19th June 2020
I have received notification of the passing of Dr.Ivor Moss. For many years he had been living in a care home. He and his late wife Gloria were very active in the Saluki Club in the late 70s and 80s, they exhibited their dogs under the Negma prefix. They made up one Saluki, Ch Tahawi Xanthippe of Negma in 1980. Gloria and Ivor were also members of the Coursing Club. Ivor was a medical doctor, in that position he was the physician for Crufts while it was still at Earls Court and for Windsor Championship Show. Ivor was also very active in the Kennel Club up until the point when he needed to go into assisted living. At the time of his death Ivor must have been well into his 90s. Rest in Peace Ivor.
I have spoken to Buzz Faber’s daughter to see how Buzz is doing. She is in a care-home at the present time and will be there for the foreseeable future. Her dogs are all being looked after. If I hear any more information, I will post it here. Her daughter is still here in the UK sorting out Buzz’s affair so if you would like to send cards to cheer Buzz up, please send to her home address and her daughter will see Buzz receives them.
Helen Haywood has sent me information on the on-going competition for the 2021
Calendar. They are: “There are 142 entries this year.
The slide show will go live on the SGHC website on June 14th which would have been the Open Show date.
Voting will remain open for 2 weeks until June 28th.
It will show a slide show of thumbnail photos, and voters will be asked to vote for their top 12 photos.
By clicking on each thumbnail it will enlarge the photo and give the voter a list of 12 options from Favourite to 12th Favourite.
The website will collate the votes in the background, not visible to visitors.”
The Kennel Club has had an Update regarding Crufts 2021. To paraphrased their comments, they state: “Qualifications criteria for the show will be announced once the Government guidance is clear on future events, which may not be until the autumn. It may be that the show will need to be reformatted in a way to comply with the new regulations. If so, more details, about this will be announced as information becomes available”. So, besides waiting to hear what the qualifications for next year’s Crufts we also have to wait to see what the restrictions to enter and leave the Country with our dogs, as we are no longer in the Common Market. At this point to enter Northern Ireland with your hounds you need an up to date Pet Passport.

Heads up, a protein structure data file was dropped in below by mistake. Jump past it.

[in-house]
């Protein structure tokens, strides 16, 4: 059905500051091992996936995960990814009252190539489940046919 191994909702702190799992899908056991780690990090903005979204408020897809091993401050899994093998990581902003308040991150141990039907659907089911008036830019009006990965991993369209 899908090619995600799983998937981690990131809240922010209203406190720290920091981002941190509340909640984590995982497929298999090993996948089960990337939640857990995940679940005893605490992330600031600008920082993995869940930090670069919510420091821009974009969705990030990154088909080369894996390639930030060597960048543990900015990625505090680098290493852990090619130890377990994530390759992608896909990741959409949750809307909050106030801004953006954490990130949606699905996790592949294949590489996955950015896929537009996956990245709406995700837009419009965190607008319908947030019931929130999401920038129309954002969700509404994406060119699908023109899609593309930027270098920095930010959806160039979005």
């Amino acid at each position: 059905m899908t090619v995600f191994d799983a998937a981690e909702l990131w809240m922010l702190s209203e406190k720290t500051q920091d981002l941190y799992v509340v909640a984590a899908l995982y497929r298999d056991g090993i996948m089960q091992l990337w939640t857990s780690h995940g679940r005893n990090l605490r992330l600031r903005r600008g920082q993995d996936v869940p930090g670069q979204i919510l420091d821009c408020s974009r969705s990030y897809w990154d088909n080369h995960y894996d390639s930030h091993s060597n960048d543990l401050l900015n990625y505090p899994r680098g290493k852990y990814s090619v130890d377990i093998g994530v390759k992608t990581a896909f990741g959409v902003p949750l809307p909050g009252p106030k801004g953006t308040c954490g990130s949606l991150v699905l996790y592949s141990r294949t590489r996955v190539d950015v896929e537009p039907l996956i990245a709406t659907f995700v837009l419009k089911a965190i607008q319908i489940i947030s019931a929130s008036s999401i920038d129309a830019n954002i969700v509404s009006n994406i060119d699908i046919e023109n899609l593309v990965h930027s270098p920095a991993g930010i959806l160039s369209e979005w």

The influential Stud I am exploring this week is the grandfather of the English Saluki. He is Ch Sarona Kelb. All information for this article comes from “The Saluki in History, Art and Sport”. By David and Hope Waters 1969. 1st Edition.
After the 1st World War military officers were returning from what we now call ‘the middle east’. While they were stationed there, they became acquainted with the Salukis as they had the opportunity to join their Arab hosts on hunting trips. Brigadier-General Lance and Florence Lance became interested in the breed from the Brigadiers military travels. Which enabled them to import some hounds from Syria. At this time the Brigadier and Mrs Lance and the Hon Florence Amherst were drawing up the standard by which the Salukis Club would be recognized by the Kennel Club. In 1923 The Saluki or Gazelle Hound Club was officially recognized and accepted by The Kennel Club. Ch Saona Kelb was to become the first dog Champion in our breed. “Brigadier Lance considered that Kelb excelled in soundness, quality and feather and was a wonderful coursing hound. He was a typical Shami type Saluki from Syria and left his stamp on the breed siring 10 champions.”
The Brigadier wrote: “Ch Sarona Kelb was born in Damascus 1919, his sire Selughi was a white and Black and was an exceptionally fast and clever coursing dog. His dam Baalbek was a small grizzle bitch given to me by the Kaimakam of Baalbek.”
Hope and David Waters in their book state: “He (Kelb) was brought to England in 1921, very soon became a champion after the breed was awarded certificates, and stamped the breed with his type from the first. At Cruft’s one year, both certificate winners and both reserve certificate winners were himself and his sons and daughters and the following year every first-prize winner was a son or daughter of his. Probably every winning Saluki of any note, either on the bench or in the coursing field, has his blood from several different lines today. He died at the age of twelve years and was the Champion at Cruft’s the year before his death”
From Saluki Achieves I have recorded the following details: Sarona Kelb was bred by Brigadier General F. Frederick Lance, owned by him and Mrs Glady M Lance.*
His sire was Seleugh and dam, Baalbek. He was born in the Syrian Arab Republic. Colour was black and tan. He had 18 mating partners with 111 offsprings. (51 males and 60 females. He produced 10 English Champions. The champions are ;
Hassan of Ruritania, Sarona Muzbat, Tarzan of Ruritania, Shem of Iraq, Sarona Gulshere, Orchard Shahin, Orchard Rahma, Ameena of Ayot, Sarona Gemil, Sarona Ghulab.
*The SGHC has two lovely portraits of the Brigadier Lance and Florence donated by the Lance family. The Club has restored them and reframed them so they can be exhibited at Club events.
here to edit.
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